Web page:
Each year our nation loses between 140-160 law enforcement officers in the line of duty. National Police Week (NPW) held May 11 – 17 each year in Washington, D.C. honors the service and sacrifice of U.S. law enforcement officers. On May 11 and 12, surviving families and co-workers begin arriving in Washington, D.C. for the week-long events.
The first major event is the Candlelight Vigil hosted by the National Law Enforcement Officers Memorial Fund (NLEOMF) on May 13. The service begins at 8:00 p.m. with the newly engraved names being read at 9:00 p.m.
Concerns of Police Survivors (C.O.P.S.) hosts the National Police Survivors’ Conference on May 14 and May 16 at the Hilton Alexandria Mark Center, the host hotel. The conference includes breakfast, lunch, guest speakers, debriefing sessions and a Kids/Teens program for the surviving children and siblings of the fallen officer. On May 16 the conference closes with a Picnic on the Patio night where dinner is provided with games, music and more. This allows survivors to relax and be with each other after a stressful week.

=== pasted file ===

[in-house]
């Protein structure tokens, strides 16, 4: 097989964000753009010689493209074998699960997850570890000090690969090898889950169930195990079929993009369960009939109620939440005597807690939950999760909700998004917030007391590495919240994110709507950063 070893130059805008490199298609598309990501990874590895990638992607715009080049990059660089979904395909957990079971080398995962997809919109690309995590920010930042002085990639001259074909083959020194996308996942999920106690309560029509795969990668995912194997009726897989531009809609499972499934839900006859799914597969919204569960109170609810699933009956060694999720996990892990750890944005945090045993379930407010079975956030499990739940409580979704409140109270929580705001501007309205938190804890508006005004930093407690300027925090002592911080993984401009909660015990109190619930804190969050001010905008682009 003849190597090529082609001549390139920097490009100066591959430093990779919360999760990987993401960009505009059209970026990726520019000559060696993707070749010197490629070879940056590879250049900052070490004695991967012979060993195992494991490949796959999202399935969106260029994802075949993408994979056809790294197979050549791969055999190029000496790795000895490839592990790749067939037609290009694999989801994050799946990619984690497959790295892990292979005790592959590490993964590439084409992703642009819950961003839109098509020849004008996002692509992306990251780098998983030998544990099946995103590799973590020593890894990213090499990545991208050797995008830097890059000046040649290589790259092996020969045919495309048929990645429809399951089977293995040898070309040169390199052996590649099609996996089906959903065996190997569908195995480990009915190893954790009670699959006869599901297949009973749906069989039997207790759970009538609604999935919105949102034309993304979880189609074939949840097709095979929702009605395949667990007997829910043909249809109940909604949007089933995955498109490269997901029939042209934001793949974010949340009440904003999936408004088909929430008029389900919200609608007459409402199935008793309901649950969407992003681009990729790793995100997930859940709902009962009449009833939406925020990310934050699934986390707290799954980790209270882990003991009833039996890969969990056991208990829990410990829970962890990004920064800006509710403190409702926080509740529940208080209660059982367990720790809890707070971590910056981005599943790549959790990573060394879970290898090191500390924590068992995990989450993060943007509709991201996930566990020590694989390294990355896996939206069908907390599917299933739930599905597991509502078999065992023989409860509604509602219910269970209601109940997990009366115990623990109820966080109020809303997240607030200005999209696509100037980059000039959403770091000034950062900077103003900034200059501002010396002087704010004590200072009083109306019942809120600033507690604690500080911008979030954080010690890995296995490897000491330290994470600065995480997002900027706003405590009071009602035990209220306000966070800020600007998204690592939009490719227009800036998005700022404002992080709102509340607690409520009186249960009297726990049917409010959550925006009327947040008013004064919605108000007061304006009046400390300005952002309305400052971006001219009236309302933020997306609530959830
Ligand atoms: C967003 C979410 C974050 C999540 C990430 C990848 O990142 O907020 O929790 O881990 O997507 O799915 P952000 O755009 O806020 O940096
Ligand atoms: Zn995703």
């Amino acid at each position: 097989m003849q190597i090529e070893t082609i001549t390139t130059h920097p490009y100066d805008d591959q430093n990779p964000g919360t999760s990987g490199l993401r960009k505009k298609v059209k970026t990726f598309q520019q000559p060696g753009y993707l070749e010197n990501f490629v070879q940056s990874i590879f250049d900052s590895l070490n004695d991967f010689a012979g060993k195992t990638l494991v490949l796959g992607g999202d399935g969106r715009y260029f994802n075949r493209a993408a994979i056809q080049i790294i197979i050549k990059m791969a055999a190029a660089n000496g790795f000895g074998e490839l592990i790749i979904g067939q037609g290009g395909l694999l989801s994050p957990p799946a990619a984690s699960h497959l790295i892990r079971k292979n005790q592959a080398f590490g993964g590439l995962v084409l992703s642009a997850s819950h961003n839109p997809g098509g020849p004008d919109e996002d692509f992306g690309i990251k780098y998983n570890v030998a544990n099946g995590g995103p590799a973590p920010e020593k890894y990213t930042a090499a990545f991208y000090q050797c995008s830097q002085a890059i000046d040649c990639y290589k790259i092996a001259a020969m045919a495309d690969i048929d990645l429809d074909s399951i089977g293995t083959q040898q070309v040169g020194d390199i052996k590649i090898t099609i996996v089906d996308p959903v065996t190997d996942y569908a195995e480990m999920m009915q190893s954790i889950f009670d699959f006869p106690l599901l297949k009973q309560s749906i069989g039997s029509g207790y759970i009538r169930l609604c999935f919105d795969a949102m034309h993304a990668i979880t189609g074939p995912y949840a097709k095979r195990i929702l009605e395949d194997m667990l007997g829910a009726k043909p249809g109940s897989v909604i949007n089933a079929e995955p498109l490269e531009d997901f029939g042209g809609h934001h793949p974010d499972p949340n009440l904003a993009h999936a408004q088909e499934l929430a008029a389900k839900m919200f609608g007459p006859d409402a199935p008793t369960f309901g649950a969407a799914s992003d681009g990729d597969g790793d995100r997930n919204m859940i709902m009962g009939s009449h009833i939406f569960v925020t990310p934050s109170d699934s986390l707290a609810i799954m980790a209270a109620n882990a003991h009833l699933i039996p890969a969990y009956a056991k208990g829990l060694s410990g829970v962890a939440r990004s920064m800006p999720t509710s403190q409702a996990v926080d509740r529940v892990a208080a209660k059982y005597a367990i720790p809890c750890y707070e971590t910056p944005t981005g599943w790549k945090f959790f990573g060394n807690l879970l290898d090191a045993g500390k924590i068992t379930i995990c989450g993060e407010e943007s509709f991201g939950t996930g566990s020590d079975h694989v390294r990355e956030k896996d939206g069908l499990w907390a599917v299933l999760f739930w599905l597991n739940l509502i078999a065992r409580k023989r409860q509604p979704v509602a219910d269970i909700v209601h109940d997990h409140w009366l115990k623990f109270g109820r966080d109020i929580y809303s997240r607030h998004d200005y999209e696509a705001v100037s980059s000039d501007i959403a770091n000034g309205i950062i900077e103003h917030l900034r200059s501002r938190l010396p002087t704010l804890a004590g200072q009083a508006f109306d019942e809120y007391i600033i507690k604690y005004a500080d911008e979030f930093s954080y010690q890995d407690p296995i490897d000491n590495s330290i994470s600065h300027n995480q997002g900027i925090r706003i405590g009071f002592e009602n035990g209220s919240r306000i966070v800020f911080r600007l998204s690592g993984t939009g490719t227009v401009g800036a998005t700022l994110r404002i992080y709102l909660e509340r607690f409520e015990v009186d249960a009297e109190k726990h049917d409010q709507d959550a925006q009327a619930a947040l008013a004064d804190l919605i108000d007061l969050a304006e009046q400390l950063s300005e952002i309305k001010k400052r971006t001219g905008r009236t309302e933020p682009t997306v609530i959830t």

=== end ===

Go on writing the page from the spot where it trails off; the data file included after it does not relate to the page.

The Fraternal Order of Police and Auxiliary hosts the National Peace Officers’ Memorial Service on the west front lawn of the U.S. Capitol on May 15. The surviving family members will have an opportunity to place a flower in a wreath honoring their fallen officer. The service will last about 2 hours.
History of National Police Week
In 1962, President John F. Kennedy signed Public Law 87-726 designating May 15 as Peace Officers' Memorial Day, and the week in which May 15 falls as National Police Week. The law was amended by the Violent Crime Control and Law Enforcement Act of 1994, Public Law 103-322, signed by President Bill Clinton, directing that the flag of the United States be displayed at half-staff on all government buildings on May 15 each year. While the actual dates change from year to year, National Police Week is always the calendar week, beginning on Sunday, which includes May 15.